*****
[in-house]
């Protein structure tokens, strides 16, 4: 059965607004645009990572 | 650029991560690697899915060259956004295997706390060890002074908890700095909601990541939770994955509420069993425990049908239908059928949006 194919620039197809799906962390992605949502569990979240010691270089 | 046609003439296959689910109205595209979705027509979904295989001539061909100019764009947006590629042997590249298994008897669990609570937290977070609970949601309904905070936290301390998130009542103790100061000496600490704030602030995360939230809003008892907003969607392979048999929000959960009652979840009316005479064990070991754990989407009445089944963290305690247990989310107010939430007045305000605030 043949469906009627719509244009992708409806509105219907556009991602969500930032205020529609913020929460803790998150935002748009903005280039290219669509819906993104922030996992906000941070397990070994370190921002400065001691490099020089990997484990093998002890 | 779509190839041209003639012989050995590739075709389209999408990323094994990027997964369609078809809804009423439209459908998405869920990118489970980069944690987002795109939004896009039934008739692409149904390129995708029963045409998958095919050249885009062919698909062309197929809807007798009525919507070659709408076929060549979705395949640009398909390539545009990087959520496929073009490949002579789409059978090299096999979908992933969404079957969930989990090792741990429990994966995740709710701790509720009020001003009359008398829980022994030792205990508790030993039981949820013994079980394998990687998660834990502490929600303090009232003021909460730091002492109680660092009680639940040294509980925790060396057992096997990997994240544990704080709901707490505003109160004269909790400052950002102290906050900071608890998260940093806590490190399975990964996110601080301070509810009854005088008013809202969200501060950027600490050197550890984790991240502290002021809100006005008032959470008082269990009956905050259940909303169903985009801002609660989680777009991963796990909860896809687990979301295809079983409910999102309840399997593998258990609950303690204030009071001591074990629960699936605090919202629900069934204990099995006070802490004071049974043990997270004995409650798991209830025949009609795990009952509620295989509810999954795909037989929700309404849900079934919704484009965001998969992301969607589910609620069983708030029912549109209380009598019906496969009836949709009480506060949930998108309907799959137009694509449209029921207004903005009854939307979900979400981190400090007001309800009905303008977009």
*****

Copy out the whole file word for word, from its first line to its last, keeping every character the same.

[in-house]
């Protein structure tokens, strides 16, 4: 059965607004645009990572 | 650029991560690697899915060259956004295997706390060890002074908890700095909601990541939770994955509420069993425990049908239908059928949006 194919620039197809799906962390992605949502569990979240010691270089 | 046609003439296959689910109205595209979705027509979904295989001539061909100019764009947006590629042997590249298994008897669990609570937290977070609970949601309904905070936290301390998130009542103790100061000496600490704030602030995360939230809003008892907003969607392979048999929000959960009652979840009316005479064990070991754990989407009445089944963290305690247990989310107010939430007045305000605030 043949469906009627719509244009992708409806509105219907556009991602969500930032205020529609913020929460803790998150935002748009903005280039290219669509819906993104922030996992906000941070397990070994370190921002400065001691490099020089990997484990093998002890 | 779509190839041209003639012989050995590739075709389209999408990323094994990027997964369609078809809804009423439209459908998405869920990118489970980069944690987002795109939004896009039934008739692409149904390129995708029963045409998958095919050249885009062919698909062309197929809807007798009525919507070659709408076929060549979705395949640009398909390539545009990087959520496929073009490949002579789409059978090299096999979908992933969404079957969930989990090792741990429990994966995740709710701790509720009020001003009359008398829980022994030792205990508790030993039981949820013994079980394998990687998660834990502490929600303090009232003021909460730091002492109680660092009680639940040294509980925790060396057992096997990997994240544990704080709901707490505003109160004269909790400052950002102290906050900071608890998260940093806590490190399975990964996110601080301070509810009854005088008013809202969200501060950027600490050197550890984790991240502290002021809100006005008032959470008082269990009956905050259940909303169903985009801002609660989680777009991963796990909860896809687990979301295809079983409910999102309840399997593998258990609950303690204030009071001591074990629960699936605090919202629900069934204990099995006070802490004071049974043990997270004995409650798991209830025949009609795990009952509620295989509810999954795909037989929700309404849900079934919704484009965001998969992301969607589910609620069983708030029912549109209380009598019906496969009836949709009480506060949930998108309907799959137009694509449209029921207004903005009854939307979900979400981190400090007001309800009905303008977009």